Many people grew up watching reruns of old TV shows from the 1950s -- or based on the 50's, such as, "Father Knows Best" or "The Donna Reed Show", "I Love Lucy", "Leave it to Beaver" or "Happy Days." But how accurate are these depictions of 1950's family life? Well, major problems weren't solved in a 30-minute time slot, real-life families weren't exempt from yelling, and moms didn't clean house in heels and pearls, but the family dynamic itself was pretty spot on.
In the 1950's, the typical household included a father, mother and their children. What we would call a nuclear family today was the norm back in the 50s. Very few unmarried couples lived together and few single people lived on their own. Having children was expected after a couple married, whereas today, couples see it as more of a choice and something to plan for, when -- and if -- they are ready. By the end of the 1950's, FiftiesWeb reports that only 16.3 percent of people lived alone, while now about 25 percent of the US population lives alone.
During the 50s, the father was the breadwinner and the mother was a full-time homemaker. Some women were in the workforce before they married, often working in traditionally "female" jobs such as nursing, teaching, clerical or working as a librarian. According to MomMD, in the early 50s, only about 5.5 percent of medical school students were women. By contrast, about half of all medical school students now are women. Generally, women gave up their job after they married, or if not after they married, then after they had children. In the early 50's, about 12 percent of married women worked outside the home, according to the Rand Corporation. Basically, the father earned the money, and the mother ran the household.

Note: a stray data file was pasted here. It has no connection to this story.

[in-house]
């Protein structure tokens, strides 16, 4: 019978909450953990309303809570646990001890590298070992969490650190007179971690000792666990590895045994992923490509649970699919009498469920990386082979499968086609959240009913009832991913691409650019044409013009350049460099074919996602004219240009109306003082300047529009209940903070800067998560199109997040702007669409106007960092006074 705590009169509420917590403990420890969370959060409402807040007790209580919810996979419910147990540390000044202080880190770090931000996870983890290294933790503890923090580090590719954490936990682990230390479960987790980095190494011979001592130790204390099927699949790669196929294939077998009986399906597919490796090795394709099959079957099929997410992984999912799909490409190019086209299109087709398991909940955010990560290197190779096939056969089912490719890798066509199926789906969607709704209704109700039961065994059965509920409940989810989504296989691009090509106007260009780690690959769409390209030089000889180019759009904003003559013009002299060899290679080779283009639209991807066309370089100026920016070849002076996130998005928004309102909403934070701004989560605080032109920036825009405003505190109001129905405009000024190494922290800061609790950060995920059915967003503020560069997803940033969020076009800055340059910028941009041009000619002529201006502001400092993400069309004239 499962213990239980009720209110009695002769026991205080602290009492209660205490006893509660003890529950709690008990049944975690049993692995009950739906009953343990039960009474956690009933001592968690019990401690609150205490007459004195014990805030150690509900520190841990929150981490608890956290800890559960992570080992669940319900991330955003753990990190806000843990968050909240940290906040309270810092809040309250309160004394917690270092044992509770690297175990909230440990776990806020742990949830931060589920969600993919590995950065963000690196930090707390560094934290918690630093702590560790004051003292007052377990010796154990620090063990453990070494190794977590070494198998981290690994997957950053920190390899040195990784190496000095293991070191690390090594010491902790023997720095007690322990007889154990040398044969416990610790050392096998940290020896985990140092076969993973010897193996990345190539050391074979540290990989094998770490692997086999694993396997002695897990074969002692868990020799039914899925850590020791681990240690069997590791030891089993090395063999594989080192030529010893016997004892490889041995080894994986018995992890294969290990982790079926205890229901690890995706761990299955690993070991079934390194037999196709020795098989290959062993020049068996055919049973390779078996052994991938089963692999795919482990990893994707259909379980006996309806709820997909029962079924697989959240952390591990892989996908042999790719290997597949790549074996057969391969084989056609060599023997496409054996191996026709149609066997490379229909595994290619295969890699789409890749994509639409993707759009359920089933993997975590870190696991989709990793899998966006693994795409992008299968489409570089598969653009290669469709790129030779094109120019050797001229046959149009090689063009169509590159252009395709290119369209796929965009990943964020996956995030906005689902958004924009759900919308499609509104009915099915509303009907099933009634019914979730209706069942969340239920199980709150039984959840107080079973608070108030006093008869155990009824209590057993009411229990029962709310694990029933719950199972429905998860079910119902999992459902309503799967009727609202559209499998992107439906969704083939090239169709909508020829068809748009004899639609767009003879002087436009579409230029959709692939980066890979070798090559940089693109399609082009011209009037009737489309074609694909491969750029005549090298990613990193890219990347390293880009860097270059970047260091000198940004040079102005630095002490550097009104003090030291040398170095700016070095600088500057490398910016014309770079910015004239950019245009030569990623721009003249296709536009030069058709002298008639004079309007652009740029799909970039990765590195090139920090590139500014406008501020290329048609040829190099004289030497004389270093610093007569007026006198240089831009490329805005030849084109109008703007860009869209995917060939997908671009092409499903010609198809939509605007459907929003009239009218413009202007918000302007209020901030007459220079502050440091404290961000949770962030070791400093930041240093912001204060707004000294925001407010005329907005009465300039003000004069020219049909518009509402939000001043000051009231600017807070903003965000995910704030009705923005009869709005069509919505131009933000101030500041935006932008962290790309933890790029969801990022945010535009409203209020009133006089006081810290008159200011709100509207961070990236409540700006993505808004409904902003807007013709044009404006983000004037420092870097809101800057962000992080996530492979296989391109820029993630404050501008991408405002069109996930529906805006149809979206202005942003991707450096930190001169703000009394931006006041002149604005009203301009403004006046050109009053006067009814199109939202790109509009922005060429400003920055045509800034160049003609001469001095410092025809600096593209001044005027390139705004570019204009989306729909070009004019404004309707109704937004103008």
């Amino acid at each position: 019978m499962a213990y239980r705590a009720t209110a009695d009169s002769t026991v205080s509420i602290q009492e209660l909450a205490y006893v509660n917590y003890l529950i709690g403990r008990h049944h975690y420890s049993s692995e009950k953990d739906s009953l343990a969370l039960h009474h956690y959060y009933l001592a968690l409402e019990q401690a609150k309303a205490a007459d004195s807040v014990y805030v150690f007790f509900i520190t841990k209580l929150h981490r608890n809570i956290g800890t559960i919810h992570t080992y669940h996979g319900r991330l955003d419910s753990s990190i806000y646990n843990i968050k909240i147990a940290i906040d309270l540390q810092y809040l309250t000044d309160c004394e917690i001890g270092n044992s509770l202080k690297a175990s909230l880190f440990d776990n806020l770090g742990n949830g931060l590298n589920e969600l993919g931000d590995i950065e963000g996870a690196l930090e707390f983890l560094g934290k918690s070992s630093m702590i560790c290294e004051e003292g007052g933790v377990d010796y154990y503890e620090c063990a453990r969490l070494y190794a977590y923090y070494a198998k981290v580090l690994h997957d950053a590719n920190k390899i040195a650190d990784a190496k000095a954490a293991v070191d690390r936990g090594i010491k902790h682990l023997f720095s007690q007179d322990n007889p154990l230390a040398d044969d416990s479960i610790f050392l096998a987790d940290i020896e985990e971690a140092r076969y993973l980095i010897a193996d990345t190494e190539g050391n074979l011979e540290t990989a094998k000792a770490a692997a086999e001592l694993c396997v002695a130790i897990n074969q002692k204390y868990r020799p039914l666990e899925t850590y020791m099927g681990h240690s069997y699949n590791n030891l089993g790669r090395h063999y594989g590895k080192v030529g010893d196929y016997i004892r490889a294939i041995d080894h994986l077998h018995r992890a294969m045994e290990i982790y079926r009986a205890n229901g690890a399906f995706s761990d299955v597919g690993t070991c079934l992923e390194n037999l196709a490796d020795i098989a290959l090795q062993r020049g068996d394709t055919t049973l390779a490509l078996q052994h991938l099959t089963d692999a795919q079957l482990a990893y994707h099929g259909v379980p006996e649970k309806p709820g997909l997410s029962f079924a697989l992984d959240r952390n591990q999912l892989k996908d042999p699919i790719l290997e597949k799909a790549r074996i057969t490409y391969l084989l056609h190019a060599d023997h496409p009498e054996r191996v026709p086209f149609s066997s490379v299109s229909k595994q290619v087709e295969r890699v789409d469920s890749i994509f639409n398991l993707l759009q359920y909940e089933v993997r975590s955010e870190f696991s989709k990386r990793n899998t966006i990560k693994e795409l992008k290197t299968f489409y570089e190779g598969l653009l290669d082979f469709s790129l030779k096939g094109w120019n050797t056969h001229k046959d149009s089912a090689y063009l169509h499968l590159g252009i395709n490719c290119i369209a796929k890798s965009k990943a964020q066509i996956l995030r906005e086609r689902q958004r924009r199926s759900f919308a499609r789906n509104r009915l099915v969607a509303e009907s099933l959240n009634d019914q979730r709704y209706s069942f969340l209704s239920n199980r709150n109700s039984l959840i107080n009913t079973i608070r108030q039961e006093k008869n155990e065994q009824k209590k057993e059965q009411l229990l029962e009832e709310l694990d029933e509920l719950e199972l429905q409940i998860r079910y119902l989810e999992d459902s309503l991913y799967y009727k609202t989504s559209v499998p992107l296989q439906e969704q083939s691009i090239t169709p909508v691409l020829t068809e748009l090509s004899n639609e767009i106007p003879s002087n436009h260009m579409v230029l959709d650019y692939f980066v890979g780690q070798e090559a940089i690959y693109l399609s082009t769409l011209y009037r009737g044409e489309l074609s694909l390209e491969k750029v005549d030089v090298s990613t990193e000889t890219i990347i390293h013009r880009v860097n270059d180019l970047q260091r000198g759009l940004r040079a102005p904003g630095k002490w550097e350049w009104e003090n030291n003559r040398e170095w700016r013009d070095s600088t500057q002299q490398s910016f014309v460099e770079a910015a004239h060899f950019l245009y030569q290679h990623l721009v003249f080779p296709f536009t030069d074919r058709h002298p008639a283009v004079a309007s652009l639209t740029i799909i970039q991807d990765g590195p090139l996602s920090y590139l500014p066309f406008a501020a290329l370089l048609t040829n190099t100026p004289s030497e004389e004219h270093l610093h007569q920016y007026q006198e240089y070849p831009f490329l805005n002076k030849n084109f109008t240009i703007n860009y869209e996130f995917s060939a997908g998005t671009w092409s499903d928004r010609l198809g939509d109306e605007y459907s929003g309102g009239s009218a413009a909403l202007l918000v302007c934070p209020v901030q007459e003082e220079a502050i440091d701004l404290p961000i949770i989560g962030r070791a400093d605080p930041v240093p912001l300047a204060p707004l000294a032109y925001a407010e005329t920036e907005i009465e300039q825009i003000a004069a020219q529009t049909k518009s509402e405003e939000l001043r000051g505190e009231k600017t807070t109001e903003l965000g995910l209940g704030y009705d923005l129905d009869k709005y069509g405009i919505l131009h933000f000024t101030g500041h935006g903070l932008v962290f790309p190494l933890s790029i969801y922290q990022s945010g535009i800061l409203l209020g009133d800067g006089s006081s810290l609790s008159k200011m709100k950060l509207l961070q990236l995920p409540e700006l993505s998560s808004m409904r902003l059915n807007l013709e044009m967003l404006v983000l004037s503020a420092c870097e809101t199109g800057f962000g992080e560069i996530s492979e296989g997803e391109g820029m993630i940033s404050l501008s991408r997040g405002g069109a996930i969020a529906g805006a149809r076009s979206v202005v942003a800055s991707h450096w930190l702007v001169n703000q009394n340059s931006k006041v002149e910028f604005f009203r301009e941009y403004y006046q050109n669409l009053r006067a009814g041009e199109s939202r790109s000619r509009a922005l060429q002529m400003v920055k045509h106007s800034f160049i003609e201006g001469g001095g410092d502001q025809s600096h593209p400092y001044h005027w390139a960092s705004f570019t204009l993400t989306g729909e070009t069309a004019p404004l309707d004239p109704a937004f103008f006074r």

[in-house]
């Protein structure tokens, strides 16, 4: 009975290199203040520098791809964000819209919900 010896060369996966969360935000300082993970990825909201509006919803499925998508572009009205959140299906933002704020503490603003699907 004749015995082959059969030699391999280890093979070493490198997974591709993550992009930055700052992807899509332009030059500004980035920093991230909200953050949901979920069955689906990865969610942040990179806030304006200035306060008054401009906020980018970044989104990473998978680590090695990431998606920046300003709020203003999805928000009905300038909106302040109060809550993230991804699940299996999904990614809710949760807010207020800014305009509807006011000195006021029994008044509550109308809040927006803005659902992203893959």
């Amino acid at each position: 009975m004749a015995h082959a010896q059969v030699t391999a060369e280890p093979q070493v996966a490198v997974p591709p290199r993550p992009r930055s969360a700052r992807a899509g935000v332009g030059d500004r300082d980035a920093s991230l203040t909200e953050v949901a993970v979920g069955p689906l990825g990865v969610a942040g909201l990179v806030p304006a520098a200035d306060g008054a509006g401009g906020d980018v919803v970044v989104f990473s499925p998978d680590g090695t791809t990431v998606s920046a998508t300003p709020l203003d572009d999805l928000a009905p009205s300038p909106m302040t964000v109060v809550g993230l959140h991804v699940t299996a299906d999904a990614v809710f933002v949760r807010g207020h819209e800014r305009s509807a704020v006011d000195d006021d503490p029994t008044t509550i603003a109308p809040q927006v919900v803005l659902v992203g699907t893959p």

Marriage and Divorce Rates
In 1950, men married at an average age of 22.8 years, while women married at an average age of 20.3 years. By 2000, the average age for men at marriage was 26.8 years for men and 25.1 years for women, according to FiftiesWeb. Divorce was also far less common, probably because the economics at the time didn't allow many women to make a living wage to support themselves and their families if they were not married. And, it was not as culturally acceptable then as now to work and raise a family without a husband at home. In the 1950's, the divorce rate was around 14 percent, while today it hovers around 50 percent, explains Divorce.com.
What Was the Home Like?
Although daily attire was dressier and more formal in the 1950's, women did not wear heels and dresses constantly. They would have been more likely to wear a blouse and skirt or even -- (gasp!) -- slacks for doing housework or making lunch for their kids. Families did spend a good deal of time together back then, as most household had one TV and phone, so the kids weren't off in their own rooms playing video games or surfing the web on smart phones. In fact, by the end of the 1950's, about 16 percent of American homes were without indoor plumbing. Today, less than one percent of homes are without full plumbing, according to FiftiesWeb.